Whether or not the objection to the question preserved the issue for review, we are not persuaded that there was an abuse of discretion in this case in the judge asking the prospective jurors whether the absence of the alleged victim's testimony would affect their ability to be fair and impartial. Under Commonwealth v. Gray, 465 Mass. 330 (2013), a judge may ask a prospective juror whether "the absence of DNA or fingerprint evidence [would] prevent [the prospective juror] from fairly evaluating evidence in this case." Id. at 340 n.10. The purpose of the question in Gray was to ferret out jurors susceptible to the "CSI effect," a worry that jurors who watch forensic science television programs like "CSI" would hold prosecutors to an unreasonably high standard of proof. Id. At 338. Despite being "skeptical" of the need for such questions, id. at 339, the Supreme Judicial Court held that it was not an abuse of discretion for a judge to ask them. Though we are even more skeptical of the need for the question asked here, which does not relate to forensic proof, we likewise discern no abuse of discretion in this case, where the question was "tailored to ensure that seated jurors were capable of deciding the case without bias and based on the evidence." Id. at 340, quoting Commonwealth v. Perez, 460 Mass. 683, 691 (2011). We think, though, such questions should be used at least as "sparingly" as those in Gray, supra at 339, and that the better practice might be not to use them at all.

         II. Closing argument.

         Mitchell next argues that the prosecutor's unobjected-to statement in closing that Mitchell "despised" Newsom because they were in rival gangs created a substantial risk of a miscarriage of justice. We disagree: the prosecutor's statement was based on a fair inference from the evidence that Mitchell and Newsom were in rival gangs, that they were "not friends," and that they had had a prior altercation.

         III. Jury instructions.

         Mitchell contends that several jury instructions were either erroneously given or erroneously omitted.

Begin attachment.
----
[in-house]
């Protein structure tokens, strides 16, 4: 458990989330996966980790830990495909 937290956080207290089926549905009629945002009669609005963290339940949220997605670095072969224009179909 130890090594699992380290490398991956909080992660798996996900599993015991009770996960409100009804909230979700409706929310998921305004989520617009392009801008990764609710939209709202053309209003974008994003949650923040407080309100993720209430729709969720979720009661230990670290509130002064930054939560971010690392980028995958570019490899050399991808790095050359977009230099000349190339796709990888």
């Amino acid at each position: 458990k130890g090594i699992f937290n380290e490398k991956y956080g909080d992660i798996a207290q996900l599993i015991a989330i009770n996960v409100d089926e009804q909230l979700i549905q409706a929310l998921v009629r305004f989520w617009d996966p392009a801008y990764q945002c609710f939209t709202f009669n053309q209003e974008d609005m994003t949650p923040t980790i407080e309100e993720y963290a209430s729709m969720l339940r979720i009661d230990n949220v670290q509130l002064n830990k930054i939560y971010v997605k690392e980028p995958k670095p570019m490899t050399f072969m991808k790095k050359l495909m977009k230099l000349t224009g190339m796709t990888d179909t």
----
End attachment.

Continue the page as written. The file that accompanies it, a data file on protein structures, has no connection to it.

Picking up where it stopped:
A. Necessity.

         First, he claims that the judge failed to instruct the jury that the Commonwealth had the burden to prove absence of necessity beyond a reasonable doubt. This argument fails because the judge did so instruct: "The [d]efendant may take only such lawful action as is necessary to alleviate the danger. Where the issue of necessity is raised, the Commonwealth has the burden to prove the absence of necessity beyond a reasonable doubt."

         B. Missing witness.

         Next, Mitchell argues that the judge erred by denying his request for a missing witness instruction, which he contends should have been given with respect to Newsom, who did not testify at trial. "A missing witness instruction is appropriate when a party 'has knowledge of a person who can be located and brought forward, who is friendly to, or at least not hostilely disposed toward, the party, and who can be expected to give testimony of distinct importance to the case,' and the party, without explanation, fails to call the person as a witness." Commonwealth v. Saletino, 449 Mass. 657, 667 (2007), quoting Commonwealth v. Anderson, 411 Mass. 279, 280 n.l (1991). Missing witness instructions should be given "only in clear cases." Saletino, 449 Mass. at 668, quoting Commonwealth v. Figueroa, 413 Mass. 193, 199 (1992) . We will reverse only if the judge's failure to give such an instruction was "manifestly unreasonable." Saletino, 449 Mass. at 667.

         Even though Newsom's testimony would have been helpful to the Commonwealth, the uncontroverted testimony at trial was that Newsom had been uncooperative with the Commonwealth and could not be located. In these circumstances, it was not manifestly unreasonable for the judge to decline to give the missing witness instruction.

         Mitchell also argues, citing Commonwealth v. Smith, 49 Mass.App.Ct. 827 (2000), that, by permitting defense counsel to make a missing witness argument in closing, "the judge implicitly concluded that the foundational requisites [for the missing witness instruction] had been met." Id. at 830. This argument fails because, unlike in Smith, where defense counsel affirmatively obtained the judge's permission to make a missing witness argument, defense counsel here made the argument without asking for the judge's permission. The lack of a sua sponte decision to strike the relevant portion of defense counsel's closing does not constitute an implicit finding that the foundational requisites for the missing witness instruction were met. Neither does the judge's decision to strike, at the Commonwealth's request, defense counsel's statement in opening that Newsom did not appear because he knew that the gun was his.